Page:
When a Bar Dies

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Wrenching the old payphone off the wall should have been harder. A man who’d been pouring beer ten feet away for better than twenty years muscled a pry bar between a cinder block and the black metal box, and the relic heaved forward with a crunching groan, its broken attachments hanging like mangled arms. Two grey cords strained from the wall, like some last-ditch plea to let the phone stay where it’s been for, God, longer than anyone can remember. The bar opened in 1945. “Sometime after that” often ended discussions about the origins of things.

I was in the carcass of The Back Fence, a saloon on Bleecker Street in the Village. It was the afternoon of Sunday, September 29, 2013, a few days after it poured its last official beer given an ill-timed tangle with the city’s department of health. The bar had long been set to close on September 30, but the health-department troubles spurred the owner to go dark early. Perhaps most hurtfully to long-time regulars and employees, it meant canceling the goodbye shindig planned for the final weekend.

On that final Sunday, the lack of closure was palpable. Sullen staffers with dirty hands slowly emptied the bar of its decorative trappings. Some were auctioned. Outside, people seeking a free souvenir tore brown fence posts off of the exterior wall, leaving a hockey smile that confirmed you were now passing an empty building. A dead venue. A neighborhood watering hole that was there for 68 years, with live music every night, but is now shuttered and gutted. Soon to be another restaurant, another yogurt place, yet another bank. Something other than the irreplaceable nightspot it was.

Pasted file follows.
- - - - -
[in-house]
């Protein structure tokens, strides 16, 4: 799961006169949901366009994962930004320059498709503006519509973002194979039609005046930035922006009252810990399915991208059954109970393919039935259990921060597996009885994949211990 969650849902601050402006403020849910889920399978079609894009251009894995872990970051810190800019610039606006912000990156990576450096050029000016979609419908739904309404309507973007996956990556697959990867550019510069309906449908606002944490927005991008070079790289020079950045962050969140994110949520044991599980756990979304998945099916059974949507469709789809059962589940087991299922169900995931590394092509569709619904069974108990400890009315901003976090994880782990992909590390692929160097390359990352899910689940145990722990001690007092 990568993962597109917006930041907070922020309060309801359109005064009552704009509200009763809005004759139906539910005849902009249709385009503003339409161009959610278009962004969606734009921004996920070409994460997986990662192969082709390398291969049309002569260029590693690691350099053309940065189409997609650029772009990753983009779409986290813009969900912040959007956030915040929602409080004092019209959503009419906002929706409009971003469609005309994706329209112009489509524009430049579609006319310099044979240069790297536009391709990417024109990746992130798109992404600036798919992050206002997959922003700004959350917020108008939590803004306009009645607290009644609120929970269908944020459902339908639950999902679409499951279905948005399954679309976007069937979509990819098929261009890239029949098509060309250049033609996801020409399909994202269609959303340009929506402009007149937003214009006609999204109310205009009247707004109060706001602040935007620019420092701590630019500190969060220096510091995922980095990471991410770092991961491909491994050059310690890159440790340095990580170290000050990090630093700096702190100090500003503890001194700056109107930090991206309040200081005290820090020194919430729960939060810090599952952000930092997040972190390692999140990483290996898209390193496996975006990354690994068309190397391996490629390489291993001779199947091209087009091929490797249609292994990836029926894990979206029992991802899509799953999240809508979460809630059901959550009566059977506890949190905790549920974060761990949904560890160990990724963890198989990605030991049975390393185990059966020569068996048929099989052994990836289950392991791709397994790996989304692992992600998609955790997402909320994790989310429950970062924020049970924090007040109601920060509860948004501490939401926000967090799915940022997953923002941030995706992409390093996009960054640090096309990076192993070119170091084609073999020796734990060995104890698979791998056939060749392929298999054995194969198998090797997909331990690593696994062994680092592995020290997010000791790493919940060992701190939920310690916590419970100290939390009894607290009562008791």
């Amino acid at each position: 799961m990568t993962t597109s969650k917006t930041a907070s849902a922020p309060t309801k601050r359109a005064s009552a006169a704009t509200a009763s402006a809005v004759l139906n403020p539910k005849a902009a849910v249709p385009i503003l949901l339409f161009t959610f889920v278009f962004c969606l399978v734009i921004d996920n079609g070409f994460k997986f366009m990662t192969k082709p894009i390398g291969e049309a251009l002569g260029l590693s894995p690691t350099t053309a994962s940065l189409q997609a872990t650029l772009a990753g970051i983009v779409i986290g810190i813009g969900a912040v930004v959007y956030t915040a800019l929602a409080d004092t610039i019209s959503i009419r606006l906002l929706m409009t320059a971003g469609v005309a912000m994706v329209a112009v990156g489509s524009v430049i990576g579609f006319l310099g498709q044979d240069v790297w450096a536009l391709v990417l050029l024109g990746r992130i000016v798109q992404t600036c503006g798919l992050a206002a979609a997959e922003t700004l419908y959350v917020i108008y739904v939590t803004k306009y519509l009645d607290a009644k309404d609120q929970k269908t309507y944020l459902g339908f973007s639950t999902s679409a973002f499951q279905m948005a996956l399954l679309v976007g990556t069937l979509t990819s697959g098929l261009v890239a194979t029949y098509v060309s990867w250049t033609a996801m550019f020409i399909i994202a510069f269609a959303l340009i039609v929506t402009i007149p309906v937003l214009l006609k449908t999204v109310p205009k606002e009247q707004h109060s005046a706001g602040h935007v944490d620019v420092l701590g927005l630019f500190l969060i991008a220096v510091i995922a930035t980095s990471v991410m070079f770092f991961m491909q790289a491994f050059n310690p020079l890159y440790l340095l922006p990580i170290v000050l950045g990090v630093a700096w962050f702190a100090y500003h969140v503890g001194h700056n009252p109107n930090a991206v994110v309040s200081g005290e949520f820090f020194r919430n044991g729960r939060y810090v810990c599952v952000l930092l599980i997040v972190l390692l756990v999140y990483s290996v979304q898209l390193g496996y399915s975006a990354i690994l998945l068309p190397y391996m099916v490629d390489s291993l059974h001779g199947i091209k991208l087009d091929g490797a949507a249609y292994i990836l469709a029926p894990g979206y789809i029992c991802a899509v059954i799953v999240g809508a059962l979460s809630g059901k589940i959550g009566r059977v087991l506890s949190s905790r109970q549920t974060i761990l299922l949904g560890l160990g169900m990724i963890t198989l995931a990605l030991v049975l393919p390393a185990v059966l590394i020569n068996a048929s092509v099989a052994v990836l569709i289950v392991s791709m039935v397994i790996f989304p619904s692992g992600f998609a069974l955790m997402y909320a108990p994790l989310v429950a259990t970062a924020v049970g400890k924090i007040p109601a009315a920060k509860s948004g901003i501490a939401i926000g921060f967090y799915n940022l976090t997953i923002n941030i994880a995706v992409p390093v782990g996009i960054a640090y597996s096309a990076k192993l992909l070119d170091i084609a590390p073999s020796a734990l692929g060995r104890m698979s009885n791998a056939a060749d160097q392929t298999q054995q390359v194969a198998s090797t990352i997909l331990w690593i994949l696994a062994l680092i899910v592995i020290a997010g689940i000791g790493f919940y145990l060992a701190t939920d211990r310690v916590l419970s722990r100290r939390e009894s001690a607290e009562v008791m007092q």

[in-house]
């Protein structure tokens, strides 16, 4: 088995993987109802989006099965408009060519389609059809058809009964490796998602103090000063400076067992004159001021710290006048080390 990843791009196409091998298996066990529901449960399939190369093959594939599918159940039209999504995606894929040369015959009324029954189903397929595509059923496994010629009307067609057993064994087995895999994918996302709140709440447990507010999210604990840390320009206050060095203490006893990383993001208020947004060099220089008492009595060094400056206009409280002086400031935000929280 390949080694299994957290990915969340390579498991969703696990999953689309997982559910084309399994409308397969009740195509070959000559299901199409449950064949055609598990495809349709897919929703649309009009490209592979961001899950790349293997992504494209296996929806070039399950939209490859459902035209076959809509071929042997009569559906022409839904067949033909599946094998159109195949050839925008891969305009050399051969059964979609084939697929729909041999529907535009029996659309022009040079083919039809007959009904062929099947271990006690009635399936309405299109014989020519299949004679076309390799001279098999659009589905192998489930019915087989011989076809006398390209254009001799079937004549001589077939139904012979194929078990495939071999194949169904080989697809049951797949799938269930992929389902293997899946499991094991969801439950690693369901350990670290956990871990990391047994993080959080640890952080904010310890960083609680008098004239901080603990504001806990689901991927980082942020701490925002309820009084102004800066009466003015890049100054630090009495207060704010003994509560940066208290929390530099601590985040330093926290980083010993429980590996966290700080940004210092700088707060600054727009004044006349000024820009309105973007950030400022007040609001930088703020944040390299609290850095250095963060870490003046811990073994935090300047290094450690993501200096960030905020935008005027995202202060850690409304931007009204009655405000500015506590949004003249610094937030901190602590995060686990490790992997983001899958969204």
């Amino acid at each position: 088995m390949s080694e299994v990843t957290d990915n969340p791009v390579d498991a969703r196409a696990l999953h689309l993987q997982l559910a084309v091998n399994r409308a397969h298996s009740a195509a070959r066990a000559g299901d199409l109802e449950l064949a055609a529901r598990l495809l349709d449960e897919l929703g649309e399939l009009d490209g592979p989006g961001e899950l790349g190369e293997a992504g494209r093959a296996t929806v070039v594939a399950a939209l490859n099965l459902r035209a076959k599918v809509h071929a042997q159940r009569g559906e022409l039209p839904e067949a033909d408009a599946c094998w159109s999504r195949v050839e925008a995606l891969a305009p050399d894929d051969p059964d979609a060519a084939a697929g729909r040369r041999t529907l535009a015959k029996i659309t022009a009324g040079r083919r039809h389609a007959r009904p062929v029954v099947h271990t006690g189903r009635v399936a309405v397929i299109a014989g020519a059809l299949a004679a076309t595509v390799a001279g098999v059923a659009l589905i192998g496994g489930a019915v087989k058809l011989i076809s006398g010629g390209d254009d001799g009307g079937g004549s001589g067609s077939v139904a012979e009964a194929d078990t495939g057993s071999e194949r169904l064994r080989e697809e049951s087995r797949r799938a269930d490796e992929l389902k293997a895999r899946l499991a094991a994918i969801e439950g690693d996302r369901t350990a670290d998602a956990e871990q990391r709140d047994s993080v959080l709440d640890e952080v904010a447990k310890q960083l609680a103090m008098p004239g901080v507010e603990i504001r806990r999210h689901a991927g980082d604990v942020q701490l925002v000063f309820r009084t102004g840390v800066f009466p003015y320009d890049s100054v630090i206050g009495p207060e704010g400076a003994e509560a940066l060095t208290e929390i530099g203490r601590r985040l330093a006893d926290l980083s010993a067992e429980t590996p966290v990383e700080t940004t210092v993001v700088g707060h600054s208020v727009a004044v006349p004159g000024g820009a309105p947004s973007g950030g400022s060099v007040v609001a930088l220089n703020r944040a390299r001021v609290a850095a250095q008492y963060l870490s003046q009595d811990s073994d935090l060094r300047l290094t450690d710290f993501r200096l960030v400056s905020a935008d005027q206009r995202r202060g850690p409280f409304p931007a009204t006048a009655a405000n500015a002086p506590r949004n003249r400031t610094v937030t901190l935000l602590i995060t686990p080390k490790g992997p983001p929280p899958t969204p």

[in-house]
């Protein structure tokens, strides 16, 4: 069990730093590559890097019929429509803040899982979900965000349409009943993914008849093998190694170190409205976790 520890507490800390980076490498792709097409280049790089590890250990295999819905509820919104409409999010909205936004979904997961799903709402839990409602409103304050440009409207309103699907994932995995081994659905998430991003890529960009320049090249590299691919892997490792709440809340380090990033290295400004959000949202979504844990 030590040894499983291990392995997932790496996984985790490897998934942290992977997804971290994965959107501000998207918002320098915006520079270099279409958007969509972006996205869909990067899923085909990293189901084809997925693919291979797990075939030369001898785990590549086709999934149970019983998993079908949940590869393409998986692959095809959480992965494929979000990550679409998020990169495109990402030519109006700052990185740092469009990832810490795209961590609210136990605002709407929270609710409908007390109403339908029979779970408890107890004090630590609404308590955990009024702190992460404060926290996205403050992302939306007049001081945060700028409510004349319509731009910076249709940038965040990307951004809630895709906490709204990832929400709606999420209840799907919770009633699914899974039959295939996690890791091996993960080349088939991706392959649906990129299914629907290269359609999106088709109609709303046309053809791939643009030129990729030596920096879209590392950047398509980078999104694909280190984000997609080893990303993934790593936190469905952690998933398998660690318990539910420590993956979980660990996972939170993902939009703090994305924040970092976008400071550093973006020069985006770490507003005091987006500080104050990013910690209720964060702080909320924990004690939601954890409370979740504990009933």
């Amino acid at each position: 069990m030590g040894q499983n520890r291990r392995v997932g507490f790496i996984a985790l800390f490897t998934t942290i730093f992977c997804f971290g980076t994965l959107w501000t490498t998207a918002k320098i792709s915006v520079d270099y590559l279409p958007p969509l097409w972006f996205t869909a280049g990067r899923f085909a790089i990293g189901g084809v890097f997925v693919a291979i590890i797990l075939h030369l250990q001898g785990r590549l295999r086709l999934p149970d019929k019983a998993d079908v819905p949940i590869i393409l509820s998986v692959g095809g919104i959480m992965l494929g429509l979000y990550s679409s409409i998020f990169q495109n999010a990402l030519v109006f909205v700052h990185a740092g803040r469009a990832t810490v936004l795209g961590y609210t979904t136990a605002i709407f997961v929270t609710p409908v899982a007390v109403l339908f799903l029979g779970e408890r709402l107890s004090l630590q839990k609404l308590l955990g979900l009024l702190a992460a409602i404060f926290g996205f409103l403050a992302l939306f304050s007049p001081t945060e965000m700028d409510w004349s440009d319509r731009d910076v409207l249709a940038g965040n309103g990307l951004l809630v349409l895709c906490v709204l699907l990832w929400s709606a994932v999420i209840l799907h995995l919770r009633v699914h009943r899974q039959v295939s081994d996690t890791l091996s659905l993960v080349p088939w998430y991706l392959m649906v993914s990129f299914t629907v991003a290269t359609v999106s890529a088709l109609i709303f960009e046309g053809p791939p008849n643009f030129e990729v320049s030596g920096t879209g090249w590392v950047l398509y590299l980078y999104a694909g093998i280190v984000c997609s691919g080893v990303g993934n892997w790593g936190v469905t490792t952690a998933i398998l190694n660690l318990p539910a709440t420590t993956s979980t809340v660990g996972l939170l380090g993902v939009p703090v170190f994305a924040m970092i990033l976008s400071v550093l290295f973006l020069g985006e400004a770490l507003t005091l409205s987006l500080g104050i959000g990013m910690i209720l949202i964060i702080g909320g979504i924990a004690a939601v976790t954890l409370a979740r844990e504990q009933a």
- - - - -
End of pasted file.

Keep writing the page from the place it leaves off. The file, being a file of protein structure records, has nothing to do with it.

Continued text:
It’s not mourned alone. The area has seen several notable bar deaths in recent years. Odessa, an East Village bar for 50 years, died a few days after The Back Fence taped its sparse goodbye note on its door window. Milady’s on Prince Street in SoHo, a dive bar alleged to be about as old as The Back Fence, closed in January 2014. Kenny’s Castaways, a few feet west of The Back Fence, closed in 2012. The Stoned Crow keeled over in 2010. Chumley’s locked its doors in 2007 and will likely never serve another pint. CBGB, perhaps the most prominent death, died in late 2006.

That’s just looking back. As a resident of the Village, I don’t much care to look forward. If you need ennui, visit a blog that’s dedicated to memorable New York places that have gone extinct: vanishingnewyork.blogspot.com.

Some of these bars, like Chumley’s (which suffered a ceiling collapse), died quickly. The Back Fence did not. Rather, its last two years felt like a protracted version of that afternoon of amateur demolition. The death throes were painful to watch, especially when it’s your local, but they were unremarkable.

It was a tired tune. The long lease was up, and the rent went from barely-doable-now to absurd. The owners couldn’t cover the new monthly nut. Not with this bar. Not in this Village. Some say business started to wane about five years ago, though others claim the slide began well before the financial crisis. I first noticed it in 2008. The sardine-can crowds on Friday and Saturday started to thin, stopped hitting the occupancy max, stopped bulging at the front doors. More people balked at the five-dollar cover after scanning the room. You could see it.